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What is a good way to find the index of an element in an array in python? Note that the array may not be sorted. Is there a way to specify what comparison operator to use?

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marked as duplicate by Saullo Castro, jh314, Makoto, Antti Haapala, Mike W Aug 12 '13 at 0:46

This question has been asked before and already has an answer. If those answers do not fully address your question, please ask a new question.

10 Answers 10

up vote 25 down vote accepted

The best way is probably to use the list method .index.

For the objects in the list, you can do something like:

def __eq__(self, other):
    return self.Value == other.Value

with any special processing you need.

You can also use a for/in statement with enumerate(arr)

Example of finding the index of an item that has value > 100.

for index, item in enumerate(arr):
    if item > 100:
        return index, item


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From Dive Into Python:

>>> li
['a', 'b', 'new', 'mpilgrim', 'z', 'example', 'new', 'two', 'elements']
>>> li.index("example")
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Thank you, this was exactly what I was looking for, and it worked perfectly! – Steven Byrne Apr 1 '14 at 18:16
But this code gives error when element is not in the list.In current example context if I search for 'three' (i.e: li.index('three')) gives error. – Kedar.Aitawdekar May 28 '14 at 7:31

If you just want to find out if an element is contained in the list or not:

>>> li
['a', 'b', 'new', 'mpilgrim', 'z', 'example', 'new', 'two', 'elements']
>>> 'example' in li
>>> 'damn' in li
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you answer is the best! =) – holms Jun 27 '12 at 3:15

Here is another way using list comprehension (some people might find it debatable). It is very approachable for simple tests, e.g. comparisons on object attributes (which I need a lot):

el = [x for x in mylist if x.attr == "foo"][0]

Of course this assumes the existence (and, actually, uniqueness) of a suitable element in the list.

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el = [x for x in mylist if x.attr == "foo"] if el: do something with el[0] solves the "existence" problem – berkus Jul 30 '15 at 16:33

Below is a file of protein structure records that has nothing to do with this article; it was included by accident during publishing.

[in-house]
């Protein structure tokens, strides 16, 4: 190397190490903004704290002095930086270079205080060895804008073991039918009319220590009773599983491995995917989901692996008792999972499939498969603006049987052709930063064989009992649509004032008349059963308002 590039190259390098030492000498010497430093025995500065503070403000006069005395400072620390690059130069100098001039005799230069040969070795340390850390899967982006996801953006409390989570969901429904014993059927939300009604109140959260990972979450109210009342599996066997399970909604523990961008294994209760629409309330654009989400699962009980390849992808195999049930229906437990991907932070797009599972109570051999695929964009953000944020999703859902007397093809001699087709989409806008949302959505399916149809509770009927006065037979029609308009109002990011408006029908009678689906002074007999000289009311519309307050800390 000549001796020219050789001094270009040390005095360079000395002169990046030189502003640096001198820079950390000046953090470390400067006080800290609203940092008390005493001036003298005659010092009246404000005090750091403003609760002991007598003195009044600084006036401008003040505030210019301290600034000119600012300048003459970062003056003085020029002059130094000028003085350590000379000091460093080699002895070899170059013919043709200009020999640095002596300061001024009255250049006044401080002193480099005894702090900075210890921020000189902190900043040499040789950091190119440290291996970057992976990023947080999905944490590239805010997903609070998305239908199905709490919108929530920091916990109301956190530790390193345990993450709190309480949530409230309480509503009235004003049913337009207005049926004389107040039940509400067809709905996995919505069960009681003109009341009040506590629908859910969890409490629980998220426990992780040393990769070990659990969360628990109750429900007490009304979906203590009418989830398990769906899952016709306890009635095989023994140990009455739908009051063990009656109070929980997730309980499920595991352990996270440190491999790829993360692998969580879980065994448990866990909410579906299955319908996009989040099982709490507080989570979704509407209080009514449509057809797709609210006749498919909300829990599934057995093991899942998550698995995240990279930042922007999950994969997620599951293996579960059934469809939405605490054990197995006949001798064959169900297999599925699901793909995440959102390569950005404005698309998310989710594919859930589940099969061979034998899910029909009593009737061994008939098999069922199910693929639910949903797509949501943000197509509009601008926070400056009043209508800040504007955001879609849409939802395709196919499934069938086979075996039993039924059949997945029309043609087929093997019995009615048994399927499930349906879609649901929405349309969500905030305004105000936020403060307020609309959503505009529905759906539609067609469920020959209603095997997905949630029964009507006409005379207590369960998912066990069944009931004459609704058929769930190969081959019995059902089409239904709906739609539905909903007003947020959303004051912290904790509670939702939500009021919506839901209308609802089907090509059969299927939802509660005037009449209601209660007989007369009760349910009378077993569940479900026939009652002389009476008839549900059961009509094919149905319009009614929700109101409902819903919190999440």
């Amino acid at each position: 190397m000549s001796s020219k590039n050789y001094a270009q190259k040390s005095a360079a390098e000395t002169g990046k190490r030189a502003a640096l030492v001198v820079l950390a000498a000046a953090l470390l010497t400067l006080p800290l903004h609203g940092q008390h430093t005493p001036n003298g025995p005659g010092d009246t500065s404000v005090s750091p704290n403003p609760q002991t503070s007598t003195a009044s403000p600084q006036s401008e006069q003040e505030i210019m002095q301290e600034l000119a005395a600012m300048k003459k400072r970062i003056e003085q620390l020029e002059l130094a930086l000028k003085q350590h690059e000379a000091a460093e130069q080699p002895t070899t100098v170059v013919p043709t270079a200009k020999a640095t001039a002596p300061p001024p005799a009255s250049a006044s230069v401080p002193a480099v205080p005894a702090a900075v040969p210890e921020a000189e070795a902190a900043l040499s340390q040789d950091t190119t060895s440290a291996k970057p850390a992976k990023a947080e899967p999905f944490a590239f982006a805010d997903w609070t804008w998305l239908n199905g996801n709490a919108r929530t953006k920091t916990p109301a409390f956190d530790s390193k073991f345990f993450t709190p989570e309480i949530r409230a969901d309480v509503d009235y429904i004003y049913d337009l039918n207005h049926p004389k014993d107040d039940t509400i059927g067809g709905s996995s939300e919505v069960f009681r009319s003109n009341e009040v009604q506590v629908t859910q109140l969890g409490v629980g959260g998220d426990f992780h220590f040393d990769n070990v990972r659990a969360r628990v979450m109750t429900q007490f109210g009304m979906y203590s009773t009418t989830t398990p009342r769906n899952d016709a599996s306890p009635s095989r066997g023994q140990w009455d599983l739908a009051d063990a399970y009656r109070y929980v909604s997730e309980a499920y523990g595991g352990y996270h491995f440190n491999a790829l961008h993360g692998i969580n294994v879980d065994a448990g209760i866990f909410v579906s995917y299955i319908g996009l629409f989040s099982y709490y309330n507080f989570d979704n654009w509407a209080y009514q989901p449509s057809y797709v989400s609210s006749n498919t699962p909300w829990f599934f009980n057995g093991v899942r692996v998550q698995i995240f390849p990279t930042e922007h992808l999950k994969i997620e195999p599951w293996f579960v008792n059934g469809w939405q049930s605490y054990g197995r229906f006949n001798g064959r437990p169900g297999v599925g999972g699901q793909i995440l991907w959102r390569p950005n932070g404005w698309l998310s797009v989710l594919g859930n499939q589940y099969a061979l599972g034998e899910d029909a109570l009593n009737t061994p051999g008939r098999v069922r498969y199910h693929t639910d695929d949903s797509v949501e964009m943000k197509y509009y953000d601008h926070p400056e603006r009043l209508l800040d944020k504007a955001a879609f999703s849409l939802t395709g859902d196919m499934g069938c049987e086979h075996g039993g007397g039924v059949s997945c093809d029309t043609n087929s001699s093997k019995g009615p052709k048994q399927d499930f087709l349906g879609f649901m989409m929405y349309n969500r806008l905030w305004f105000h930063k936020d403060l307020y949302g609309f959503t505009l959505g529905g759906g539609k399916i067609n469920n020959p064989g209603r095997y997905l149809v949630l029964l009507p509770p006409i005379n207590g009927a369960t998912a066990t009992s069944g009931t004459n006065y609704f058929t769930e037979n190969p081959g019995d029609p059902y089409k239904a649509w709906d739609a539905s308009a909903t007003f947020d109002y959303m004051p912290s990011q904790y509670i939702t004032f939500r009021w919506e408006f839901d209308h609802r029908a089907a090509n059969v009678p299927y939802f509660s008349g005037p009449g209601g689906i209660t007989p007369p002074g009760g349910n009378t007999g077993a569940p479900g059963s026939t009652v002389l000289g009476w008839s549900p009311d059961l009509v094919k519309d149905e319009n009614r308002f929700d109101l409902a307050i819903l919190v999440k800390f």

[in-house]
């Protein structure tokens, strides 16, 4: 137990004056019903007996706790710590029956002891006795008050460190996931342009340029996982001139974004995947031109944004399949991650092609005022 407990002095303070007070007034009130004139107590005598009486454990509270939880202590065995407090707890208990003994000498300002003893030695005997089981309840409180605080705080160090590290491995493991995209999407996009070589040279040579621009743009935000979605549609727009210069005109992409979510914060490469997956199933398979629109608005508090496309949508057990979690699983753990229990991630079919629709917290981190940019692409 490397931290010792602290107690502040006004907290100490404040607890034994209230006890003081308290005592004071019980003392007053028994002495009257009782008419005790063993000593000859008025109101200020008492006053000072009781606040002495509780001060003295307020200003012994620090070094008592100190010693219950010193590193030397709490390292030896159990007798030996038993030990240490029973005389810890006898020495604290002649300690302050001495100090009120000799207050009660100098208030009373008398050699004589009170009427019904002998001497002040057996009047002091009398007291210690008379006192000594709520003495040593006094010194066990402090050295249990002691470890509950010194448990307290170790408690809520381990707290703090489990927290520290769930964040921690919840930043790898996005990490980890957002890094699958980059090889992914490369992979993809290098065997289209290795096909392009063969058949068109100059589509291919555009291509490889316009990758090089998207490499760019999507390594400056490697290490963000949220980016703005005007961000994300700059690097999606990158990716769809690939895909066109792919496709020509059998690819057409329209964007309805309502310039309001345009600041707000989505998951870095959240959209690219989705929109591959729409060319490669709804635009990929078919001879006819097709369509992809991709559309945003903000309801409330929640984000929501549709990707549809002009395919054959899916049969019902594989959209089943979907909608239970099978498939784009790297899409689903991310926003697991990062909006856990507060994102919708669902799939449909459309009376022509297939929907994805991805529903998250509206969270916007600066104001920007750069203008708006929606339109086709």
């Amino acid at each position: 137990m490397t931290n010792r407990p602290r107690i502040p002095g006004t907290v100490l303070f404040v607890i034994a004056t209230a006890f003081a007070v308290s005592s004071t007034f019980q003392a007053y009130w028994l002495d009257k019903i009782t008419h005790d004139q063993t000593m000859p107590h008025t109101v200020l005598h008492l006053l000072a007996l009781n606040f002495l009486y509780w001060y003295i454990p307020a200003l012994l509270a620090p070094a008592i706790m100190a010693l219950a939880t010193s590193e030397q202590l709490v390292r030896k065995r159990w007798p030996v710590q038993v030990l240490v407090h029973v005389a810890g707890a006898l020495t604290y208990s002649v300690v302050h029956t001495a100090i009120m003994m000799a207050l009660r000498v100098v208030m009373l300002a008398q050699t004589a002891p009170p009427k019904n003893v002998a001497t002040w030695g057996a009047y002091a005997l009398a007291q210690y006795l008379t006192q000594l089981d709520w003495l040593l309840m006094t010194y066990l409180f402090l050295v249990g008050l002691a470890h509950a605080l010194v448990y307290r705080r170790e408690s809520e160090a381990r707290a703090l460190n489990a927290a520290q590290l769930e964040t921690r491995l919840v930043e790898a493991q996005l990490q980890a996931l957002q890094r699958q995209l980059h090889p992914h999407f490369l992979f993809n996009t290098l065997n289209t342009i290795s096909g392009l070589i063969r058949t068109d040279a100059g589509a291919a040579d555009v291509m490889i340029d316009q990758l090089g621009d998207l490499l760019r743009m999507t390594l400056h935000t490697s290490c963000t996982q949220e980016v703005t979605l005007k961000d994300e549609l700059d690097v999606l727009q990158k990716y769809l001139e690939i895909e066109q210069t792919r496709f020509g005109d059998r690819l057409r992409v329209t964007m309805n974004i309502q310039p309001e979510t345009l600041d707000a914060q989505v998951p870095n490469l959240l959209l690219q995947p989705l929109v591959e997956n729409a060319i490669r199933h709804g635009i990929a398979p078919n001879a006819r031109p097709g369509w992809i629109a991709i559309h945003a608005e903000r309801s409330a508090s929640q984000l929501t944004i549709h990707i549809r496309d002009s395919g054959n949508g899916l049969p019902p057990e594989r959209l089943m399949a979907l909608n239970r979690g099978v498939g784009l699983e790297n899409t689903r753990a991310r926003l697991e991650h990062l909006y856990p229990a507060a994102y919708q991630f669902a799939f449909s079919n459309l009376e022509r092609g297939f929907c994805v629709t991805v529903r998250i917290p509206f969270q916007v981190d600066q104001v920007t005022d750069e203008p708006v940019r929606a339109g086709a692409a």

assuming you want to find a value in a numpy array, I guess something like this might work:


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There is the index method, i = array.index(value), but I don't think you can specify a custom comparison operator. It wouldn't be hard to write your own function to do so, though:

def custom_index(array, compare_function):
    for i, v in enumerate(array):
        if compare_function(v):
            return i
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The index method of a list will do this for you. If you want to guarantee order, sort the list first using sorted(). Sorted accepts a cmp or key parameter to dictate how the sorting will happen:

a = [5, 4, 3]
print sorted(a).index(5)


a = ['one', 'aardvark', 'a']
print sorted(a, key=len).index('a')
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I use function for returning index for the matching element (Python 2.6):

def index(l, f):
     return next((i for i in xrange(len(l)) if f(l[i])), None)

Then use it via lambda function for retrieving needed element by any required equation e.g. by using element name.

element = mylist[index(mylist, lambda item: item["name"] == "my name")]

If i need to use it in several places in my code i just define specific find function e.g. for finding element by name:

def find_name(l, name):
     return l[index(l, lambda item: item["name"] == name)]

And then it is quite easy and readable:

element = find_name(mylist,"my name")
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I found this by adapting some tutos. Thanks to google, and to all of you ;)

def findall(L, test):
    indices = []
            # next value in list passing the test
            nextvalue = filter(test, L[i:])[0]

            # add index of this value in the index list,
            # by searching the value in L[i:] 
            indices.append(L.index(nextvalue, i))

            # iterate i, that is the next index from where to search
        #when there is no further "good value", filter returns [],
        # hence there is an out of range exeption
        except IndexError:
            return indices

A very simple use:

a = [0,0,2,1]
ind = findall(a, lambda x:x>0))

[2, 3]

P.S. scuse my english

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how's this one?

def global_index(lst, test):
    return ( pair[0] for pair in zip(range(len(lst)), lst) if test(pair[1]) )


>>> global_index([1, 2, 3, 4, 5, 6], lambda x: x>3)
<generator object <genexpr> at ...>
>>> list(_)
[3, 4, 5]
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Get pythonic: def global_index(lst, test): return (idx for idx, val in enumerate(lst) if test(val) ) – recursive Mar 3 '09 at 4:01
filter(lambda x: x>3, [1,2,3,4,5,6]) – John Fouhy Mar 3 '09 at 21:15

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